Attention West Hollywood (WeHo) shoppers, new furs are no longer for sale in WeHo! A federal court recently dismissed constitutional challenges to the City of West Hollywood’s (WeHo) city-wide ban prohibiting the sale of fur products (Ordinance No. 11-877) brought by Mayfair House, Inc., a luxury retailer of clothing products including fur-lined parkas and shearling gloves and slippers. The controversial ban on fur went into effect last year and prohibits the sale, import, export, trade, or distribution of any fur product by any means anywhere within the City of West Hollywood on or after September 21, 2013 — subject to certain exemptions.

In granting the City’s Motion to Dismiss with prejudice as to the federal claims, Chief Judge George H. King rejected the Plaintiff’s claims the Ordinance violated the Equal Protection Clause because it arbitrarily discriminated (i) against new clothing retailers by allowing sales of used fur by private parties and second-hand stores; (ii) against for-profit and non-profit entities; and (iii) against sellers of “wearing apparel” versus sellers of other fur products (like handbags, future, and home goods, all of which are protected by the statute’s exemptions). Rather, the federal court held the Ordinance is rationally related to the City’s legitimate legislative goal of promoting community awareness of animal welfare and furthers the City’s reputation as a Cruelty Free Zone for animals.

Judge King also denied Plaintiff’s facial due process challenges to the Ordinance language (“fur,” “wearing apparel,” “second-hand store,” “internet transactions,” and “private party”), and ruled such language is not unconstitutionally vague. Noting common definitions and the fair notice provided by the City, Judge King ruled, “[t]he Ordinance is not unconstitutionally vague on its face because people of ordinary intelligence can understand what it prohibits, it does not invite arbitrary and discriminatory enforcement, and Plaintiff’s conduct is clearly prohibited by the Ordinance.” The court dismissed the Section 1983 claim because the Plaintiff failed to state claims for violations of equal protection and due process, and rejected further leave to amend due to futility. In addition, the court declined to exercise supplemental jurisdiction over the Plaintiff’s state law claims, which were dismissed without prejudice.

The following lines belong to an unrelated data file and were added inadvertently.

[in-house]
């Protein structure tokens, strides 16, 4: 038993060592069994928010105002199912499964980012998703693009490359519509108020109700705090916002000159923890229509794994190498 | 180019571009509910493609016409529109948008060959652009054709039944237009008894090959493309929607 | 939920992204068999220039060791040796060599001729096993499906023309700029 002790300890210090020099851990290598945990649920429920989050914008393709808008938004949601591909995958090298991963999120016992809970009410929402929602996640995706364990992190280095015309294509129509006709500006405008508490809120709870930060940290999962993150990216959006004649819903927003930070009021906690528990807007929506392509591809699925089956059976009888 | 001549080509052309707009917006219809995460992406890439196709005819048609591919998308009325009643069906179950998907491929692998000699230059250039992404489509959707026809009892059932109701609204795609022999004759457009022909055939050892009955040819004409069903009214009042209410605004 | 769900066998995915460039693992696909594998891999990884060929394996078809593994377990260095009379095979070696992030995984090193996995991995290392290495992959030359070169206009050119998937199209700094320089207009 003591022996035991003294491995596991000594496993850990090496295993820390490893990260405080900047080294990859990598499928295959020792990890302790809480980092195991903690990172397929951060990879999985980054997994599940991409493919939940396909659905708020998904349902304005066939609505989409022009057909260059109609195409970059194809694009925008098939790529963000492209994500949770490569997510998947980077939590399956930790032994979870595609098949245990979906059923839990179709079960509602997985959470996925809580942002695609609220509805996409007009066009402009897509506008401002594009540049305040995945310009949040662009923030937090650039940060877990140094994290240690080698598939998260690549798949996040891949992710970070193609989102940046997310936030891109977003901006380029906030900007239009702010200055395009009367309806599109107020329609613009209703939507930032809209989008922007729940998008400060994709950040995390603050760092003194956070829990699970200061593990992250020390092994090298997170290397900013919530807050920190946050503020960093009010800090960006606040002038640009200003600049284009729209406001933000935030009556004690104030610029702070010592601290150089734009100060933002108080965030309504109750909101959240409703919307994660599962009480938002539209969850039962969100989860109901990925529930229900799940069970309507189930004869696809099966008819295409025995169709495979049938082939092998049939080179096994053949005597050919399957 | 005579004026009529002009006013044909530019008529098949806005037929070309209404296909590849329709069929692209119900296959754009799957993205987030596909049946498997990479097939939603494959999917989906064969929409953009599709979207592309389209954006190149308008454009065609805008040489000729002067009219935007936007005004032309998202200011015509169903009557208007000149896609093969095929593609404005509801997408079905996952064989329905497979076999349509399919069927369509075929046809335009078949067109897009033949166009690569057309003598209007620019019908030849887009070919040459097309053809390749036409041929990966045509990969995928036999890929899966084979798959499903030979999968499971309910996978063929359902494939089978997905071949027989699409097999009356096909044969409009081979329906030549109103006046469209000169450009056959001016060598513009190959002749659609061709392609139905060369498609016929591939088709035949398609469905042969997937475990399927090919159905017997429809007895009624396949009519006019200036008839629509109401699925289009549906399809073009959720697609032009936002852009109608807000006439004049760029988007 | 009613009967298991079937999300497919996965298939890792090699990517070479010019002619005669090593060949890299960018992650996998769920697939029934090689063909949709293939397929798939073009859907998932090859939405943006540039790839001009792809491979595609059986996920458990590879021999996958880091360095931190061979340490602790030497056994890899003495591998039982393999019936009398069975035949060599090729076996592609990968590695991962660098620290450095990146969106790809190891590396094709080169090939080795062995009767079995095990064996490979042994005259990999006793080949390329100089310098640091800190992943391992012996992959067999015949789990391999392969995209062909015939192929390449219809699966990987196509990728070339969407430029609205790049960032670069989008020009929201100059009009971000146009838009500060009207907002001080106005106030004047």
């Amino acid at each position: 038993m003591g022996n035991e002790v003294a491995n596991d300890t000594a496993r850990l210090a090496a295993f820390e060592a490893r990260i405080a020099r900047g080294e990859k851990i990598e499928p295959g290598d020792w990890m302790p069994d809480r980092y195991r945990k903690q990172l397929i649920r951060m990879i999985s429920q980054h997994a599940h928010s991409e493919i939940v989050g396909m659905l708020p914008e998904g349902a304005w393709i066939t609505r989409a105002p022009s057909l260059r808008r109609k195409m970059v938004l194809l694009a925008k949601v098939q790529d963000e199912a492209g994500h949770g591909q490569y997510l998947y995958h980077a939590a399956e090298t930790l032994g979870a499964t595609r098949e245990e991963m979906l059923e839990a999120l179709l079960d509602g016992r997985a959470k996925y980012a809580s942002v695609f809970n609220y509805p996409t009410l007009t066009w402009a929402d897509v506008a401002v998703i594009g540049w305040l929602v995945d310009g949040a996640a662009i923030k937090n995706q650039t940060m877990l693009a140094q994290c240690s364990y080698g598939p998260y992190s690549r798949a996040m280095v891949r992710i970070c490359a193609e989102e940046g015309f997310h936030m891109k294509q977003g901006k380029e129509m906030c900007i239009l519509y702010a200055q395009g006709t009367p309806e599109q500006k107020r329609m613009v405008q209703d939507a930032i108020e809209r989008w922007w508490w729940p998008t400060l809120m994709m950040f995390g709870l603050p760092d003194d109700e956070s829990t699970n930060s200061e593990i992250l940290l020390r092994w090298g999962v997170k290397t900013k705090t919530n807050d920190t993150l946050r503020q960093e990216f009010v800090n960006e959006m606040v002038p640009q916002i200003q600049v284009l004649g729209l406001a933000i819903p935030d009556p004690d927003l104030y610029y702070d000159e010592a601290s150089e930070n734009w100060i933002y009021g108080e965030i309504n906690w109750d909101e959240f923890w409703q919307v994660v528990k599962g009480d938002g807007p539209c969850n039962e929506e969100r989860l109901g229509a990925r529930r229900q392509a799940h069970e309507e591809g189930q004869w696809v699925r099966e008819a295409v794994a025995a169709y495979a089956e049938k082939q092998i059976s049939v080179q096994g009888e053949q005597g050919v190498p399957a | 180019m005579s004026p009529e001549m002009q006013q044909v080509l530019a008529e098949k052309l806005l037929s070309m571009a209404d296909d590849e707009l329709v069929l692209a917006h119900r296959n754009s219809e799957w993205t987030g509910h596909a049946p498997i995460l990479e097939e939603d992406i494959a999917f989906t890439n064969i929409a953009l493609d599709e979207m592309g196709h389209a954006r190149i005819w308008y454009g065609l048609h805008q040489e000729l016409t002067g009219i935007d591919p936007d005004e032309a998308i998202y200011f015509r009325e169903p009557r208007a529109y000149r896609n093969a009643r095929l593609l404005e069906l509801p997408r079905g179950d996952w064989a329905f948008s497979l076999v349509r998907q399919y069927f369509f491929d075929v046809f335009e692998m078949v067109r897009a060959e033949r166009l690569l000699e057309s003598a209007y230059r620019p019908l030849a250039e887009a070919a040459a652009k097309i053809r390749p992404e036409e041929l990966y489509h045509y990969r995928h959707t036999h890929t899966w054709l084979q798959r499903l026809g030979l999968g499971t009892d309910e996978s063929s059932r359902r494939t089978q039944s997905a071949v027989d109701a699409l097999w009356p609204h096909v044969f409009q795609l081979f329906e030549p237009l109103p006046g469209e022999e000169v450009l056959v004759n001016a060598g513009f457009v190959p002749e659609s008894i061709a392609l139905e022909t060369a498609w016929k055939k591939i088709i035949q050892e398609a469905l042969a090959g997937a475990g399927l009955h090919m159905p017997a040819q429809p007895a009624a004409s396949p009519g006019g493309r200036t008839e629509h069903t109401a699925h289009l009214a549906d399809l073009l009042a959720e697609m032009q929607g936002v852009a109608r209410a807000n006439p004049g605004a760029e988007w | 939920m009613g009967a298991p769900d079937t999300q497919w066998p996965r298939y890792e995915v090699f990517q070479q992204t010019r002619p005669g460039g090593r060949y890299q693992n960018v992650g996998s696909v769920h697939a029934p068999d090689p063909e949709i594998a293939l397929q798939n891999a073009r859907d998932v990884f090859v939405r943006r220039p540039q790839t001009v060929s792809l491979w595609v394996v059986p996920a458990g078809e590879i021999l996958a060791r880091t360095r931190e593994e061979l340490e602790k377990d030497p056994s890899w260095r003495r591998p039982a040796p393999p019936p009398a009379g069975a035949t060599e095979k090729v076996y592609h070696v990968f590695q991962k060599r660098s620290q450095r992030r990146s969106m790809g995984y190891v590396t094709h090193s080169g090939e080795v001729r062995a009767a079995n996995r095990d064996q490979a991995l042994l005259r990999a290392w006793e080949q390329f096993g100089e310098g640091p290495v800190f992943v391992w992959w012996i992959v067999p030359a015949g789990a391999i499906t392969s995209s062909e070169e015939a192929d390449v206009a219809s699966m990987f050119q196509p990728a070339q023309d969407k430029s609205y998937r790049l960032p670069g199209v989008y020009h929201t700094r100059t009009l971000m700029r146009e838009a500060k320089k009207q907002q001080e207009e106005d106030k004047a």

California is a leader of animal rights legislation ranging from statewide bans onfoie gras/force feeding and product-testing limits where alternative non-animal tests are available, to city bans on the sales of puppies from puppy mills in Los Angeles, San Diego, Glendale, and West Hollywood. While some retailers continue to find loopholes in the law to appease existing customers, it is anticipated California’s trailblazing laws will serve as examples for other states to follow throughout the nation.

Read the Court’s ruling here.